"I look back at when I was young, and now I think it all helped me in a way," Simmons said. "I've been on my own a long time, I know what's going on on the streets and I've learned to depend on myself.
"And since (Durant) took me in 12 years ago, everything has worked out just fine. I talk to her about everything. No problems."
Simmons got little attention from his real mother and father, but he has since been blessed with a wealth of parental-like love and support. The list of surrogate parents begins, of course, with Durant, whom he calls "my mother" and telephones every day.
It includes several former and current coaches, a reverend and his daughter, and--crazy as it sounds--some of Brooklyn's notorious drug dealers.
"All the dealers in the neighborhood knew me and knew I played basketball," Simmons said. "They liked basketball, used to come to all my games, so they would never let me get near them.
"They'd tell me that I could do something with my life. So they helped out the way they could."
Simmons' high school career mirrored his adolescent years. He went from the foster-home hop to the private-public-prep-school bop.
His resume includes a Brooklyn catholic school (Christ the King), a Virginia private school (Oak Hill Academy), a Brooklyn public school (Tilden) and an upstate New York prep school (Redemption Christian Academy).
He didn't start playing basketball until the ninth grade--he preferred baseball--when his buddies persuaded him that his fluid athleticism and increasing height were magnets to the hoop.
"I didn't know anything about Christ the King until a kid on their team told me the coach (Bob Oliva) wanted me to come there," Simmons said. "I was all set to go to public school."
Simmons, then 6-5, was named one of New York's top 10 freshmen and soon was recruited by Riverside Church, the city's most prestigious Amateur Athletic Union team.
"Christ the King was a good experience for me," he said. "At first we lived four (subway) stops from the school, but then we moved to another area of Brooklyn and it was a two-hour trip on a bus and two different (subway) trains.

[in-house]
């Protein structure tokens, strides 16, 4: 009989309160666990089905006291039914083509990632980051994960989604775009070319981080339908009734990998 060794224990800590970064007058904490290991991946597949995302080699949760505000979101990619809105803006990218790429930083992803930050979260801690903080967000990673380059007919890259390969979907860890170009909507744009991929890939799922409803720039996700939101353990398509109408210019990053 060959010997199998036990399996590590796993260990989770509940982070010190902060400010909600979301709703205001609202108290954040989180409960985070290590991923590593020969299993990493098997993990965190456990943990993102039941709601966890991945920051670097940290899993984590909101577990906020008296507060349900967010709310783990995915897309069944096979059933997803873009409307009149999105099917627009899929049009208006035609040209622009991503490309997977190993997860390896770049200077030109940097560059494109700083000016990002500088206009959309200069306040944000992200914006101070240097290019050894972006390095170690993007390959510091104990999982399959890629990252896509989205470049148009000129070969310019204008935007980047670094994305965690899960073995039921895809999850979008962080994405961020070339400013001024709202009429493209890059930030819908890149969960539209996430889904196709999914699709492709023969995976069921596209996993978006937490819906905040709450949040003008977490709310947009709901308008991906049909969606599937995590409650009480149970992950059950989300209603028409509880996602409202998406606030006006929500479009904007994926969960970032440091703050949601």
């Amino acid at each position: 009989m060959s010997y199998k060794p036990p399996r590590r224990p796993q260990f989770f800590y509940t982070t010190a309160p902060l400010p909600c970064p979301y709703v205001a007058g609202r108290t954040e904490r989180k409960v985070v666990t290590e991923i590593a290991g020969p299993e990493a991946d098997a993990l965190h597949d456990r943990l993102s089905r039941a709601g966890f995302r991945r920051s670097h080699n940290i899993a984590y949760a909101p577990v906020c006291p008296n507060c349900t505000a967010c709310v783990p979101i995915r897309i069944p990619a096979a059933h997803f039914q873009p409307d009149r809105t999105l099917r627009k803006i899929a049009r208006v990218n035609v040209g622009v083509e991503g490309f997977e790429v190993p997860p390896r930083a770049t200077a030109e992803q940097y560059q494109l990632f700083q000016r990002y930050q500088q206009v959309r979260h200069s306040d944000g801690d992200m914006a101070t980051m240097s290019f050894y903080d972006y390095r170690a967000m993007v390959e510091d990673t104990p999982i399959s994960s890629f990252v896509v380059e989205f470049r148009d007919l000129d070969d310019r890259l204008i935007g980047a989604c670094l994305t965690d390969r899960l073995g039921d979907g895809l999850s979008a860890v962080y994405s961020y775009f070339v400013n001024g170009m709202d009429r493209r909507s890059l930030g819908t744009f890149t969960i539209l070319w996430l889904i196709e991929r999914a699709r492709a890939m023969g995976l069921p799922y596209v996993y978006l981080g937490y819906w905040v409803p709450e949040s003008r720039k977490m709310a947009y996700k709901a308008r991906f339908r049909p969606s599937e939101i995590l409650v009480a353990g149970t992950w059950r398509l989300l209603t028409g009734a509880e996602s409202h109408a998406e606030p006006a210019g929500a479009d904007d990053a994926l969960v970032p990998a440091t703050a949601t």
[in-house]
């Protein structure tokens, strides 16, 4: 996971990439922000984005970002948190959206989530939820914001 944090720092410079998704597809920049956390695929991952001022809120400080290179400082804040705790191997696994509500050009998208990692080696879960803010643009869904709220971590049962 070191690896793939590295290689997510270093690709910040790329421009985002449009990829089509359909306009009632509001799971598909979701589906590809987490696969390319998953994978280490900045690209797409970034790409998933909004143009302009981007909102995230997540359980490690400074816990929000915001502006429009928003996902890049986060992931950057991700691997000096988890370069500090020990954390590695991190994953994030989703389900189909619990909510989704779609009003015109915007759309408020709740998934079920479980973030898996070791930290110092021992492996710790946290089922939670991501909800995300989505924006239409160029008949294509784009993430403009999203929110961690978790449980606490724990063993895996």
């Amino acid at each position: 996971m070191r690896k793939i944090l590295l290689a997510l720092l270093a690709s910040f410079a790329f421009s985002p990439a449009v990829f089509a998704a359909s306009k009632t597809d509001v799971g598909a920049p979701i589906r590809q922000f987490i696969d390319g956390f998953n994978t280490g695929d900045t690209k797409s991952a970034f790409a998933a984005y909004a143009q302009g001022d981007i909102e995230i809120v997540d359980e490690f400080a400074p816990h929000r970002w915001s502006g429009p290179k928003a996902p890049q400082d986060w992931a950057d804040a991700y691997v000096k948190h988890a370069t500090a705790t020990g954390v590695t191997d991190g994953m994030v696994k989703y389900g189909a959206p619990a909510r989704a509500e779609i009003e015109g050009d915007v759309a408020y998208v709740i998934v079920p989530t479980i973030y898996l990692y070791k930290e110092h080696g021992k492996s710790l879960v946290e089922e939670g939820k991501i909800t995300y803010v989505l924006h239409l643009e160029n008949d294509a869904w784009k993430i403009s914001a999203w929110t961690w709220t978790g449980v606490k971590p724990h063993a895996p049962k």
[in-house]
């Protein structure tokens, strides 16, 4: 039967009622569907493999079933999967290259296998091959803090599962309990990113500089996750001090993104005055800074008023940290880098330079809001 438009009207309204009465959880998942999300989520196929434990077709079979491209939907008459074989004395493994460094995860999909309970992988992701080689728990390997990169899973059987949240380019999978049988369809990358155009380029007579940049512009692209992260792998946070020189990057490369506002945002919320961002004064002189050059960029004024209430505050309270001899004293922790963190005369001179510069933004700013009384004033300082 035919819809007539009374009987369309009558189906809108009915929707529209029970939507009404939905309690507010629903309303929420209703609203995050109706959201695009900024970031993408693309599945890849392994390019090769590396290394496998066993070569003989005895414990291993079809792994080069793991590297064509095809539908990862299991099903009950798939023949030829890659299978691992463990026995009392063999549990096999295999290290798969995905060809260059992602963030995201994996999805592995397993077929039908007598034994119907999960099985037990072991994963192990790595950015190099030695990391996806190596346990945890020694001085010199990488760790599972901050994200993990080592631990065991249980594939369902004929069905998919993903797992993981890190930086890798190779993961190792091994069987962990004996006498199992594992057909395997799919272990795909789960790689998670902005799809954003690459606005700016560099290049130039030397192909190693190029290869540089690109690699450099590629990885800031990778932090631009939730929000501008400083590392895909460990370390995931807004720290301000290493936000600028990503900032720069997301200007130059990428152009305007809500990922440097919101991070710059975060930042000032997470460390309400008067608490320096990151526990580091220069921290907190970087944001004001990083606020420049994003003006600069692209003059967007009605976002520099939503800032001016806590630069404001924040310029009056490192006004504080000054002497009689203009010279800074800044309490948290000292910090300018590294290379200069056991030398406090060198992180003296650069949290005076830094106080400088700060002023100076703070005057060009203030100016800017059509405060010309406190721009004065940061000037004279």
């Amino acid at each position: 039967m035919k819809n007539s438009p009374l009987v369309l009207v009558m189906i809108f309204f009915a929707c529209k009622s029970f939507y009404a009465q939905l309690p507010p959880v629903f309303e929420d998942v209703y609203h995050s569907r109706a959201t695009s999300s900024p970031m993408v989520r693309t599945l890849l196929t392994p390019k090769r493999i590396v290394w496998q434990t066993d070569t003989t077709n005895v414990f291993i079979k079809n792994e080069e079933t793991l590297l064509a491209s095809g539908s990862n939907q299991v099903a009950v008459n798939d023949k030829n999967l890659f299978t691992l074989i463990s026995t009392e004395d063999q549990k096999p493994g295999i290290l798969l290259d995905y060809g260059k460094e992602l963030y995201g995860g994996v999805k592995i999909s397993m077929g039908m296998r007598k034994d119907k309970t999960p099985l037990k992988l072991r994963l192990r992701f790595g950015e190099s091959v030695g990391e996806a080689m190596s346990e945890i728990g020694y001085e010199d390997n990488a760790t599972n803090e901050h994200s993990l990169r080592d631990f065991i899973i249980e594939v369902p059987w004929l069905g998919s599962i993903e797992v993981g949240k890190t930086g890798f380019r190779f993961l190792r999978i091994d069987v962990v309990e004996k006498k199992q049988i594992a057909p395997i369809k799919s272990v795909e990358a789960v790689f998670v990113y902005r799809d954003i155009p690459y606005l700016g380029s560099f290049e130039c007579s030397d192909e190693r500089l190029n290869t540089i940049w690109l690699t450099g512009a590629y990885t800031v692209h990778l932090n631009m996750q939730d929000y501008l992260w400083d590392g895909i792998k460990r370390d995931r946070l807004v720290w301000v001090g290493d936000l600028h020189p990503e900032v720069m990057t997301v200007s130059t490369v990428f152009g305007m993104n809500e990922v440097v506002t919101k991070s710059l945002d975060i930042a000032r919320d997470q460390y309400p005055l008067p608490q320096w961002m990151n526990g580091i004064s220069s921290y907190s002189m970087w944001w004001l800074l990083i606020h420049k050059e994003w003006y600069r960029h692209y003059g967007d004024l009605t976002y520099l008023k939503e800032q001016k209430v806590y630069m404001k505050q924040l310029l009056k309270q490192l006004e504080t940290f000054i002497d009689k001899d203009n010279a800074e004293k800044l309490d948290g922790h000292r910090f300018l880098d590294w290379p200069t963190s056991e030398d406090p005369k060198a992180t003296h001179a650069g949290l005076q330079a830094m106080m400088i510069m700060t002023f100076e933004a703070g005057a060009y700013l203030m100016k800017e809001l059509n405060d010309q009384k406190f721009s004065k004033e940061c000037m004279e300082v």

"I had to get up at 5:30 and my grades started to slip. So Coach Oliva suggested Oak Hill and I said, 'Whatever will help.' "
After moving to his on-campus room at Oak Hill, he had some second thoughts, though.
"We had to wear ties and everything," he said. "The school was on top of this hill and the closest thing was a McDonald's about two miles away. Then I got into a fight with a kid on the team from Chicago. They say I was suspended, but the coach (Steve Smith) told me over the summer it was my decision.
"Anyway, I had already decided to come home and play at Tilden."
Eisenberg, of course, was happy to have him, although it took a court battle before Simmons regained his eligibility.
"Kevin was gifted with great skills," Eisenberg said, "and he's always had a high basketball IQ, a feel for the game. He had played basketball in the Riverside program with and against the best players in the world at his age group.
"Going through the prep school and dealing with the discipline matured him. And I like to think that when he got here, he got something else that's been key to his success. He got love and attention for things other than his basketball skills."
Still, basketball was his passion, his savior, his glory, his grace. When he twice came up short on state tests required for high school graduation, he was "very disappointed."
So was Irvine Coach Rod Baker and assistant Greg Vetrone, who had worked so hard to get a top prospect such as Simmons to play at a school referred to as "Where the hell is UC Irving?" in Brooklyn.
"The guys back home, they either hadn't heard of it or had no idea where it was," Simmons said. "Everybody was into the big-name schools, but I tried to explain to them that you don't have to go to a big-name school to be seen."
So Simmons ended up at a long-name prep school--Redemption Christian Academy--with a long list of don'ts and a very short list of dos: study, practice, go to church, study some more. It was a spartan, military-like existence. And it was a turning point for Simmons.
"I'd heard that he was a loose cannon, a kid who was used to getting his own way," said Rev. John Massey, who runs the school. "So I picked him up personally from the bus station and told him, 'Son, you're just a boy inside a man's body and I won't tolerate any foolishness and if you don't like it, you can get right back on the bus.'
"I think he was a little shocked. Kevin never had a father figure, someone who disciplined him or yelled at him when he needed to be yelled at.
"We showed him a lot of love by showing him tolerance, patience and by being stern. Kids like Kevin are begging for structure in their life. They usually won't admit it, but they respond to it."